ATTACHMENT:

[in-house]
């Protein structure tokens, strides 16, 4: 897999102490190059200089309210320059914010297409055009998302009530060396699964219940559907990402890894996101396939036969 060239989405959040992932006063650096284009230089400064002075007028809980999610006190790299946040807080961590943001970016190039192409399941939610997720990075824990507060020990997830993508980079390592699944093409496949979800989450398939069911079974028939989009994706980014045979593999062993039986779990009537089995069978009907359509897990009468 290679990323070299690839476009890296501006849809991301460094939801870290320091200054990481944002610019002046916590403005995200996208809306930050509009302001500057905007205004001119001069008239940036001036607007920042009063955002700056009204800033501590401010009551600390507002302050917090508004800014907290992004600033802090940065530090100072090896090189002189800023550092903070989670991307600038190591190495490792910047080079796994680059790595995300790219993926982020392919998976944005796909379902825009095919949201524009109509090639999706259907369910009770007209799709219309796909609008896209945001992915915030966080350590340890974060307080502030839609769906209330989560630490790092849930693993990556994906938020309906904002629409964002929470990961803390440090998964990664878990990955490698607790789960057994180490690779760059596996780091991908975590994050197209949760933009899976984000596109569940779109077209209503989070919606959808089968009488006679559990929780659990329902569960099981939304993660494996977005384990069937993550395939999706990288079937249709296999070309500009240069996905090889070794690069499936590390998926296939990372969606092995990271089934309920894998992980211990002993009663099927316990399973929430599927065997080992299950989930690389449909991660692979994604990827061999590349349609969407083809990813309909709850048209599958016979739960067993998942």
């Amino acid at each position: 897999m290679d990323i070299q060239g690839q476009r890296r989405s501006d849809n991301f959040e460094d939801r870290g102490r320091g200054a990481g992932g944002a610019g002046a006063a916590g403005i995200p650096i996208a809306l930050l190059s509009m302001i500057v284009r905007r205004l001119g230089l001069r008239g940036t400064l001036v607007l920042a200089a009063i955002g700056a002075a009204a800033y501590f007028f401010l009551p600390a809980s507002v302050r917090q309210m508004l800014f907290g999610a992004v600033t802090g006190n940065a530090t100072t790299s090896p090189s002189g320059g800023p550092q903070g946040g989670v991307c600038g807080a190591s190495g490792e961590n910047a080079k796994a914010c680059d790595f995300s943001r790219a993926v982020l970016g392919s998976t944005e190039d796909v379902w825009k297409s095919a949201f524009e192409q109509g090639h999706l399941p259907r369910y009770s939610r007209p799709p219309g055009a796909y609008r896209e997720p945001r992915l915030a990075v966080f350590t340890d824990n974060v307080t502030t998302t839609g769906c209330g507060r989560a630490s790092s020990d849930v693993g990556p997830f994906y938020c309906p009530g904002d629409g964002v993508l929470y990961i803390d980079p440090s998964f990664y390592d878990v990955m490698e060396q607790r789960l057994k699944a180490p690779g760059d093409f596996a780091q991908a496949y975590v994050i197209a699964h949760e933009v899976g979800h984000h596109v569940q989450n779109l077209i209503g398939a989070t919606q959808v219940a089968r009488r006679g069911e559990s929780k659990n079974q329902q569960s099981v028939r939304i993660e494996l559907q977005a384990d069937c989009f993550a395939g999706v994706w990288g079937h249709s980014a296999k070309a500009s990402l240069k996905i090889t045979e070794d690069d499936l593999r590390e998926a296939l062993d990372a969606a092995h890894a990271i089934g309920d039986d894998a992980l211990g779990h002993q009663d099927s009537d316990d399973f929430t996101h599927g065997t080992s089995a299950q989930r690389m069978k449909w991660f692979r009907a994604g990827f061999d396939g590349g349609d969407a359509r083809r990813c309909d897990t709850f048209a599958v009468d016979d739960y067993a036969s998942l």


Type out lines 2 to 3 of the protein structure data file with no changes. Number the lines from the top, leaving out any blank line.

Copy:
């Protein structure tokens, strides 16, 4: 897999102490190059200089309210320059914010297409055009998302009530060396699964219940559907990402890894996101396939036969 060239989405959040992932006063650096284009230089400064002075007028809980999610006190790299946040807080961590943001970016190039192409399941939610997720990075824990507060020990997830993508980079390592699944093409496949979800989450398939069911079974028939989009994706980014045979593999062993039986779990009537089995069978009907359509897990009468 290679990323070299690839476009890296501006849809991301460094939801870290320091200054990481944002610019002046916590403005995200996208809306930050509009302001500057905007205004001119001069008239940036001036607007920042009063955002700056009204800033501590401010009551600390507002302050917090508004800014907290992004600033802090940065530090100072090896090189002189800023550092903070989670991307600038190591190495490792910047080079796994680059790595995300790219993926982020392919998976944005796909379902825009095919949201524009109509090639999706259907369910009770007209799709219309796909609008896209945001992915915030966080350590340890974060307080502030839609769906209330989560630490790092849930693993990556994906938020309906904002629409964002929470990961803390440090998964990664878990990955490698607790789960057994180490690779760059596996780091991908975590994050197209949760933009899976984000596109569940779109077209209503989070919606959808089968009488006679559990929780659990329902569960099981939304993660494996977005384990069937993550395939999706990288079937249709296999070309500009240069996905090889070794690069499936590390998926296939990372969606092995990271089934309920894998992980211990002993009663099927316990399973929430599927065997080992299950989930690389449909991660692979994604990827061999590349349609969407083809990813309909709850048209599958016979739960067993998942």
């Amino acid at each position: 897999m290679d990323i070299q060239g690839q476009r890296r989405s501006d849809n991301f959040e460094d939801r870290g102490r320091g200054a990481g992932g944002a610019g002046a006063a916590g403005i995200p650096i996208a809306l930050l190059s509009m302001i500057v284009r905007r205004l001119g230089l001069r008239g940036t400064l001036v607007l920042a200089a009063i955002g700056a002075a009204a800033y501590f007028f401010l009551p600390a809980s507002v302050r917090q309210m508004l800014f907290g999610a992004v600033t802090g006190n940065a530090t100072t790299s090896p090189s002189g320059g800023p550092q903070g946040g989670v991307c600038g807080a190591s190495g490792e961590n910047a080079k796994a914010c680059d790595f995300s943001r790219a993926v982020l970016g392919s998976t944005e190039d796909v379902w825009k297409s095919a949201f524009e192409q109509g090639h999706l399941p259907r369910y009770s939610r007209p799709p219309g055009a796909y609008r896209e997720p945001r992915l915030a990075v966080f350590t340890d824990n974060v307080t502030t998302t839609g769906c209330g507060r989560a630490s790092s020990d849930v693993g990556p997830f994906y938020c309906p009530g904002d629409g964002v993508l929470y990961i803390d980079p440090s998964f990664y390592d878990v990955m490698e060396q607790r789960l057994k699944a180490p690779g760059d093409f596996a780091q991908a496949y975590v994050i197209a699964h949760e933009v899976g979800h984000h596109v569940q989450n779109l077209i209503g398939a989070t919606q959808v219940a089968r009488r006679g069911e559990s929780k659990n079974q329902q569960s099981v028939r939304i993660e494996l559907q977005a384990d069937c989009f993550a395939g999706v994706w990288g079937h249709s980014a296999k070309a500009s990402l240069k996905i090889t045979e070794d690069d499936l593999r590390e998926a296939l062993d990372a969606a092995h890894a990271i089934g309920d039986d894998a992980l211990g779990h002993q009663d099927s009537d316990d399973f929430t996101h599927g065997t080992s089995a299950q989930r690389m069978k449909w991660f692979r009907a994604g990827f061999d396939g590349g349609d969407a359509r083809r990813c309909d897990t709850f048209a599958v009468d016979d739960y067993a036969s998942l």